The analysis depicts that the answer to the question on the willingness of the central government towards the Catalan society lies in the fact that historically the nationalist tendencies in Catalonia were oriented on the peaceful means, mainly the linguistic ties. As it is analyzed above, despite certain political clashes at the early period of the mankind, “Renaixença” (“revival”) in the 1800s became a significant motivator of the Catalans to remain tolerant towards each challenge that they would face in life and use the major non-violent weapon, the language for the execution of their plans (Etherington, 2003). The non-separatist nature of the nationalist processes in Catalonia (Moreno, Arriba & Serrano, 1998) was a helpful contributor to the evolution of the peaceful tendencies in the region. In essence, the Catalans did not show antagonism towards the titular majority of the Spanish state and mostly concentrated on dealing with each issue in a more civilized, calm way. It can be assumed that the leading manufacturing characteristic of the ethnic group in the 19th century (Etherington, 2003) not only assisted the economic enhancement of the Catalan society but made an influence on the articulation of its general requirements. In other words, the study proves that Catalonia was not only the peaceful negotiator with the central Spanish political elite but also an economically advanced region, carrying a vital meaning for the state.

As argued above, the change of the central government’s attitudes towards the minority rights after the establishment of Franco’s dictatorship, involving the barbaric policy to the Catalan language (Moreno, Arriba & Serrano, 1998) did not become the causal factor for the periphery to start the violent activities against the central government. According to the analysis, sooner or later, the main goal was achieved by setting up the firm chain in each and every representative of the minority with the help of the native language. The termination of Franco’s rule and the flourishing of liberal-democratic tendencies in Spain emphasized the suitability of the Catalans’ approaches: as Catalan language firstly became egalitarian with the Castilian language in the region and then gained the essence of the officially significant factor for schooling and labor activities, this contributed not only to the improvement of the autonomous conditions of the minority but to its political significance as well. The analyzed circumstances show that the region was important for the central political establishment of the state in different periods, ranging from the Socialist party rule to “Partido Popular” (Miller & Miller, 1996).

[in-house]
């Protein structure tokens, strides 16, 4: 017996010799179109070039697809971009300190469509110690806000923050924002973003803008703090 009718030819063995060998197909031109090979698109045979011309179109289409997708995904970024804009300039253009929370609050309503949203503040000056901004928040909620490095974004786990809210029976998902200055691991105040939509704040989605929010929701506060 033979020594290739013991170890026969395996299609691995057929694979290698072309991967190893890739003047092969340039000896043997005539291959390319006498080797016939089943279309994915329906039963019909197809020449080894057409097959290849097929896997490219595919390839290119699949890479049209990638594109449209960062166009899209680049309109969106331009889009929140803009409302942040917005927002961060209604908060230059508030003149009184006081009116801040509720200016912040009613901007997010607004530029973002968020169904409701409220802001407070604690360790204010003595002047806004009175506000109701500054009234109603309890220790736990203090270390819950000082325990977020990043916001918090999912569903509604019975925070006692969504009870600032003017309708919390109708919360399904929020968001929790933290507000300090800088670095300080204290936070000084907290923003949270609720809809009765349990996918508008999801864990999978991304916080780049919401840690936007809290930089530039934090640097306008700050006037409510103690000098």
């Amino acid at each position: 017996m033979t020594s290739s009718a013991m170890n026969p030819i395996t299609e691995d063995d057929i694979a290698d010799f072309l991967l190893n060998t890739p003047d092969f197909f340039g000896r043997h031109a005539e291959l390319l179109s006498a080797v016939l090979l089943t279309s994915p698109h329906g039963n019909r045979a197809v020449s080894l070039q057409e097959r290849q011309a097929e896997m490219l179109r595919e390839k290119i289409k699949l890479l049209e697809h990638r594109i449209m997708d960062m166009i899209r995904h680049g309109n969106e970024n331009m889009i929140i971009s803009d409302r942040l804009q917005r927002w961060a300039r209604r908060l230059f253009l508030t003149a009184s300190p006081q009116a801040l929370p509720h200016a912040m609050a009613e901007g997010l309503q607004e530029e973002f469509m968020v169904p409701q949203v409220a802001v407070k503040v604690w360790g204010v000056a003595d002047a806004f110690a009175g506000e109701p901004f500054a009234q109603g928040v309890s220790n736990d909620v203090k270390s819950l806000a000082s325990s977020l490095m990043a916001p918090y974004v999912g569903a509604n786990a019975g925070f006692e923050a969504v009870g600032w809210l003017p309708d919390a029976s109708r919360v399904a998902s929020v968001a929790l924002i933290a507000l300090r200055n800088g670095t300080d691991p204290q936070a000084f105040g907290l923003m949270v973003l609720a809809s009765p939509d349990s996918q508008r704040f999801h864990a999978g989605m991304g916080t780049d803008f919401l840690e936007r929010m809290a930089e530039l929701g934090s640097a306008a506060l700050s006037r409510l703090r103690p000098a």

In conclusion, it seems that the non-violent strategy, reflected in uniting the whole ethnic group by the linguistic leverage, became a strong catalyst of the increased autonomy of Catalonia in Spain. Therefore, it is apparent that this policy was a profitable tool for the Catalans to execute their main plans without the severe damage of infrastructure and the dreadful killings of people.